In their theoretical framework, the authors classify Islamist movements based on their attitude with respect to democracy and offer a three-layered typology, namely participators, conditionalists, and rejectors. Participators are defined as the mainstream Islamist actors, such as the Muslim Brotherhood –who view Islamic political principles and democracy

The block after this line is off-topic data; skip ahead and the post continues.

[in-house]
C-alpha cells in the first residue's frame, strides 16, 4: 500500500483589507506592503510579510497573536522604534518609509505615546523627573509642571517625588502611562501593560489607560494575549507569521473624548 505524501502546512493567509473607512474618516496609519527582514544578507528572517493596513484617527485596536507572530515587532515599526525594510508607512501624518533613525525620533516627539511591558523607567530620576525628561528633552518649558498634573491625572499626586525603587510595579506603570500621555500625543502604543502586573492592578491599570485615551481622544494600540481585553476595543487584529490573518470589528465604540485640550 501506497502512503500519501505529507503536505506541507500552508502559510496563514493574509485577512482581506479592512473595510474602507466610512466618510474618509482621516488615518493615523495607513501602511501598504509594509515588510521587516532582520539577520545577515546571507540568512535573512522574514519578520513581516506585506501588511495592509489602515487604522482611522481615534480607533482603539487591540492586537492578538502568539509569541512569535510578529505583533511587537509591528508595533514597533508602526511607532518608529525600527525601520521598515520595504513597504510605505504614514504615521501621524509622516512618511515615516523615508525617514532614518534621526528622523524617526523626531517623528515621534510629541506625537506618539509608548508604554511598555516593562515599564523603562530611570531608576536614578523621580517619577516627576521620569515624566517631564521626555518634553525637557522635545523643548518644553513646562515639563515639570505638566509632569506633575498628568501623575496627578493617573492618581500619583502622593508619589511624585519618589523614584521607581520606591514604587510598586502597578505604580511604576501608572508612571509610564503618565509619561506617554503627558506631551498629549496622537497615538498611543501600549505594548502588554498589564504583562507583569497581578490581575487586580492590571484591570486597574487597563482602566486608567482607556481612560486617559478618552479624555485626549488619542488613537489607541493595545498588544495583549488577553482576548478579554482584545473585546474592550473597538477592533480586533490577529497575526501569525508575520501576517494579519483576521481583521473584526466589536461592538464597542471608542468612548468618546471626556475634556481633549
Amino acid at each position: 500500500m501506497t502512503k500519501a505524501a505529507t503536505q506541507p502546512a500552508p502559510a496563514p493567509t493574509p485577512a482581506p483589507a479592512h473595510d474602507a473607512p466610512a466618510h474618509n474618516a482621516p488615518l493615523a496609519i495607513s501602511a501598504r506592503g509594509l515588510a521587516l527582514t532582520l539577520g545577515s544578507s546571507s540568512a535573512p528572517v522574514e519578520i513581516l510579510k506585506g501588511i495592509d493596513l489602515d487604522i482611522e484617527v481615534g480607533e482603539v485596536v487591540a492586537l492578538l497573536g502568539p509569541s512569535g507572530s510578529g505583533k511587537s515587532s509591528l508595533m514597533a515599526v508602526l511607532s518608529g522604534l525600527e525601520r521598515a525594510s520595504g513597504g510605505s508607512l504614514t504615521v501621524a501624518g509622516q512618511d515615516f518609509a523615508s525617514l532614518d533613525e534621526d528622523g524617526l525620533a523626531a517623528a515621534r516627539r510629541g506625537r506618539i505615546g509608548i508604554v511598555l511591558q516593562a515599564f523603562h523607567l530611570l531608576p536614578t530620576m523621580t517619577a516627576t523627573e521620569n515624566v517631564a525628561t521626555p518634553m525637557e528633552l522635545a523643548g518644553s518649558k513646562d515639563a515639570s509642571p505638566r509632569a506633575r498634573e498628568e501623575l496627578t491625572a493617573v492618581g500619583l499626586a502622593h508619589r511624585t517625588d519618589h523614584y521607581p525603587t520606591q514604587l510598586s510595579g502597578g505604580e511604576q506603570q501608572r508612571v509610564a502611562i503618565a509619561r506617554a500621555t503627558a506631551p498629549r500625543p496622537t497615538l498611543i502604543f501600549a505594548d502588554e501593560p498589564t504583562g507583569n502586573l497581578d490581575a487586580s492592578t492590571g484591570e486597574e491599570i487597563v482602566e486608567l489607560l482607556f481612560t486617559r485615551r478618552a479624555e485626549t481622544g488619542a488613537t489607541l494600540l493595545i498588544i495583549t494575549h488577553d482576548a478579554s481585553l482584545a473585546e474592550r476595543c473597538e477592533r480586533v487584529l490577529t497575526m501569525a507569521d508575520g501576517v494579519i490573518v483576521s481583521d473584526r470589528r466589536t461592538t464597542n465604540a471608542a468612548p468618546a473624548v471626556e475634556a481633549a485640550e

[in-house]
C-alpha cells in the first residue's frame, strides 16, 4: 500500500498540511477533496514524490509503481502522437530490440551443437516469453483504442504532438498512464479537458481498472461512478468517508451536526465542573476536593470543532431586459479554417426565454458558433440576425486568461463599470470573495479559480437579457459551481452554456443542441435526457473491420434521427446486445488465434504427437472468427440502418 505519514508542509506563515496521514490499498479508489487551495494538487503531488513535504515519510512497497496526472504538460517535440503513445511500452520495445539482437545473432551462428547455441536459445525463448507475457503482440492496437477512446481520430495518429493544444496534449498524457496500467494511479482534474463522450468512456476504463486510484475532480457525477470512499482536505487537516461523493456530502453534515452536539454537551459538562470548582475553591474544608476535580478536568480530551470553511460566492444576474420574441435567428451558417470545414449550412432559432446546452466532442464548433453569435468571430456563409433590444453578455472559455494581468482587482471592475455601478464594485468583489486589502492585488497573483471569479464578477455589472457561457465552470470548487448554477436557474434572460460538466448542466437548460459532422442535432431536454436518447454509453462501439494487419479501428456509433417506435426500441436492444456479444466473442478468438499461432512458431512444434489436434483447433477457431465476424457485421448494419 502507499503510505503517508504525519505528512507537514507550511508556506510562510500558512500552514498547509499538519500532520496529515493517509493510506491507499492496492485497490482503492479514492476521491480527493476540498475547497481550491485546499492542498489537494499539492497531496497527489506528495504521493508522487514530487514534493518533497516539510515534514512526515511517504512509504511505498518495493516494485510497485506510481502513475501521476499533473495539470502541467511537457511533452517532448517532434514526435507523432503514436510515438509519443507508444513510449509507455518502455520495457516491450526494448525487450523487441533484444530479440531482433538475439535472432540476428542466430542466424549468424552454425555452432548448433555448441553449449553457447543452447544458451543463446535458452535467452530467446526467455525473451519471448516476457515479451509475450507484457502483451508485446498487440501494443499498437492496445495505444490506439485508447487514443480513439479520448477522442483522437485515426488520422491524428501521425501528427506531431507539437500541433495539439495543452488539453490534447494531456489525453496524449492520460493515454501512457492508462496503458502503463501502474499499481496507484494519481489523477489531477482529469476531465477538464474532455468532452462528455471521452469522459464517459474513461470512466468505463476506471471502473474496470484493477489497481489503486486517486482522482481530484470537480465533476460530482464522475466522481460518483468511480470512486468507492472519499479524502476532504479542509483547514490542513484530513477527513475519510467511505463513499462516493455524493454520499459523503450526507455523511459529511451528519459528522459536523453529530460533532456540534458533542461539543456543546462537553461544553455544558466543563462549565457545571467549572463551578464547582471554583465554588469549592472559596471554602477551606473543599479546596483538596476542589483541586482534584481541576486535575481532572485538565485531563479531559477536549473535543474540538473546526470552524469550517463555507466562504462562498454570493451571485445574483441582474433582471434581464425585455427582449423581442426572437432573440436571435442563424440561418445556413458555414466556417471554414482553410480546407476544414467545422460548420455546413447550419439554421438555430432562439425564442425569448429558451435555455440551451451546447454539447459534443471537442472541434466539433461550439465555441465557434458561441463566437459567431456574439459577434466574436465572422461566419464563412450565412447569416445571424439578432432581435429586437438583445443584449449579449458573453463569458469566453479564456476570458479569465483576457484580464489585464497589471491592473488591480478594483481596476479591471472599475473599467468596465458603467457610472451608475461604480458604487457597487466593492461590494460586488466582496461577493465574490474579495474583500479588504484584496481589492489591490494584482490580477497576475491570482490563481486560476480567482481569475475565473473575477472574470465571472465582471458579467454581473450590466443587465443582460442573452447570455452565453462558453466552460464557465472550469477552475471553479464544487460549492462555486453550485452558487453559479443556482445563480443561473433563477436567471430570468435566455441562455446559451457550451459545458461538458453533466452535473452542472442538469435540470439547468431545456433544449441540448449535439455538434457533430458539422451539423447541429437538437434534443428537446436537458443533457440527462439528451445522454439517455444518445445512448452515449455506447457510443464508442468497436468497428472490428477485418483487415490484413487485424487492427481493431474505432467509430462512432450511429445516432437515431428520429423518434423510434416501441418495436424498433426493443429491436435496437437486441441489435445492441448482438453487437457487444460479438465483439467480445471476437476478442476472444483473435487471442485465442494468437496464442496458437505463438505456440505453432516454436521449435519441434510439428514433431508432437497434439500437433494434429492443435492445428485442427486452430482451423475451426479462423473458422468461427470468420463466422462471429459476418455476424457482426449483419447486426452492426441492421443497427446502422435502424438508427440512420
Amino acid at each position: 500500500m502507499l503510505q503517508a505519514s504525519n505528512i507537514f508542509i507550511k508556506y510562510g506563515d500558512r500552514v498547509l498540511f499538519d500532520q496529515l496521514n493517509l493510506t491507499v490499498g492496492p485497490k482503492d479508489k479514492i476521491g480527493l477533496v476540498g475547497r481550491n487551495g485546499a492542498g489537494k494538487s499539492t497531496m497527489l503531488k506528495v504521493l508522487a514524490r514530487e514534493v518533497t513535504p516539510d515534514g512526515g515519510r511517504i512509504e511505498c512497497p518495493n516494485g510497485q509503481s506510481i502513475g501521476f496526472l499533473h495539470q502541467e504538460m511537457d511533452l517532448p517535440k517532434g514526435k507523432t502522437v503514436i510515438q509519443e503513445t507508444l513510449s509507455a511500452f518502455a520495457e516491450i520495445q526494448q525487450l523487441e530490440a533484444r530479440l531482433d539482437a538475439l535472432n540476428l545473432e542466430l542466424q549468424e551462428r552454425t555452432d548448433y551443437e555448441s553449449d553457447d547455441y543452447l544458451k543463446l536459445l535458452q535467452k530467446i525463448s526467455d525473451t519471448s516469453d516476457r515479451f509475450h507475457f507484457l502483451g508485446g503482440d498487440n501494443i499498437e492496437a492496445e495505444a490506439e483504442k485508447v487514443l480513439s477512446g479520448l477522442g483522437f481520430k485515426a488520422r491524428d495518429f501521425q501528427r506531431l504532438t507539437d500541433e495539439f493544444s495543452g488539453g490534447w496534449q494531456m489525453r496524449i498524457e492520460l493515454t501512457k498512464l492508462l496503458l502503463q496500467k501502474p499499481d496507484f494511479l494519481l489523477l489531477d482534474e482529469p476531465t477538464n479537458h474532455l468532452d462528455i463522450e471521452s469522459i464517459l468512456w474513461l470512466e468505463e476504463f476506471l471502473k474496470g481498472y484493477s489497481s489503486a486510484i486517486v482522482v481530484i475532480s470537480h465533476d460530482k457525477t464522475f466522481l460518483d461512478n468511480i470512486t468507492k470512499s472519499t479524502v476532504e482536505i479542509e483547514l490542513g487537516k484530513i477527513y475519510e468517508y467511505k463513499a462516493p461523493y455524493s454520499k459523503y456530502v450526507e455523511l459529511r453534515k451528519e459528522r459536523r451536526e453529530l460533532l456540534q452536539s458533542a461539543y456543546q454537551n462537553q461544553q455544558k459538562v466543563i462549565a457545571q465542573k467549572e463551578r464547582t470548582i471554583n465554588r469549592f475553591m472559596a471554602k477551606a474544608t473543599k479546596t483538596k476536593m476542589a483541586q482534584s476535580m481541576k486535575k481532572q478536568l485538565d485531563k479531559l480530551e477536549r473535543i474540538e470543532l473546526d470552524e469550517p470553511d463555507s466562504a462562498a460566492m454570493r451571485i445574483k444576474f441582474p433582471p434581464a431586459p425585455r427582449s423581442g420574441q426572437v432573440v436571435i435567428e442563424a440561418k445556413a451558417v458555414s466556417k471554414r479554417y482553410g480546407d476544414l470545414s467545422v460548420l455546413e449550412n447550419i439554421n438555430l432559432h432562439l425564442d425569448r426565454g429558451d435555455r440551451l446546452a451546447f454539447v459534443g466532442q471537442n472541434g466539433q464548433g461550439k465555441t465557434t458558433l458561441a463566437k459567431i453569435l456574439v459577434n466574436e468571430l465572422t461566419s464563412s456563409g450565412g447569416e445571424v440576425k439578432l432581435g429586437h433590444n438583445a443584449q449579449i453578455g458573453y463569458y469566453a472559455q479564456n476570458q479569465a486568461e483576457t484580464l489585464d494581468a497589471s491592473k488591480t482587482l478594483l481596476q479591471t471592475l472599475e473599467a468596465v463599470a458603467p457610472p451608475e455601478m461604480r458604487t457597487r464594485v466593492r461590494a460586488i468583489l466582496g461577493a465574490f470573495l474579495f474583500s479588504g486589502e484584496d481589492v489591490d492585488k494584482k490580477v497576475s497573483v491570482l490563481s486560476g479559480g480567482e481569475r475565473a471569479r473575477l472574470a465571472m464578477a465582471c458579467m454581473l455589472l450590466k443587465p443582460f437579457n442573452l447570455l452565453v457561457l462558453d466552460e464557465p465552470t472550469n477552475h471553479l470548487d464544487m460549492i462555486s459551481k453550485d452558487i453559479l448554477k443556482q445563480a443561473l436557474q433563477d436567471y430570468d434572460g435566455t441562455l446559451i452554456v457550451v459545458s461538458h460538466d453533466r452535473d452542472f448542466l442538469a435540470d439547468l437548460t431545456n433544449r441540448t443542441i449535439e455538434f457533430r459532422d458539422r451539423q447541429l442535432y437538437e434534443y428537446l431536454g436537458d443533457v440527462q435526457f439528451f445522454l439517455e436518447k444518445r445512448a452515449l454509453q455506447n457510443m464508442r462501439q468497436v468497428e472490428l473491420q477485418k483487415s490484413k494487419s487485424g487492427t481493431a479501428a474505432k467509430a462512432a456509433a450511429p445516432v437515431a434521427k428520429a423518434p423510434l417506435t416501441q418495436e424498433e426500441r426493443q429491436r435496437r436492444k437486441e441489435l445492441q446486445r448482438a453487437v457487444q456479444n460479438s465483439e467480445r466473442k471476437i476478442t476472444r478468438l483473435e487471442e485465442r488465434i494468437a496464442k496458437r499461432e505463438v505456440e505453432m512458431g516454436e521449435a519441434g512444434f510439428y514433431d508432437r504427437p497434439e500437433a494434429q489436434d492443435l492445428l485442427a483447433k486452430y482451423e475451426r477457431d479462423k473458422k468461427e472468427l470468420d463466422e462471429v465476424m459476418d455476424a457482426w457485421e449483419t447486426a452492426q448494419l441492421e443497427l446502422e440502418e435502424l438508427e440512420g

as politically compatible. Participators,– who have been the major actors in the construction of a Muslim democratic program, have abandoned hard-core ideology in favor of a democratic political structure that pragmatically responds to the demands of their respective Muslim populations. Conditionalists are the second category of Islamists, of which the “political Salafis” of the Kuwaiti Islamist Salafi Alliance (ISA) and Egypt’s al-Nour Party are prevalent examples (p. 85). Although conditionalists may be open to accepting and participating in democratic channels under “certain conditions;” on a philosophical level, due to their conservative interpretations of Islamic texts, they highlight the disaccord between Islam and democracy, as the former expresses support for the divine as opposed to the latter’s belief in human sovereignty (p. 44). According to Bokhari and Senzai, conditionalists’ genuine democratic participation alongside the participators is essential if regional democratization is to succeed. Rejectors, the third typology, constitute a very small minority among Islamists, as represented by groups such as al-Qaeda and Hizb al-Tahrir, they denounce democracy as wholly un-Islamic or an anti-Islamic concept, thus they refuse to participate in the democratic process.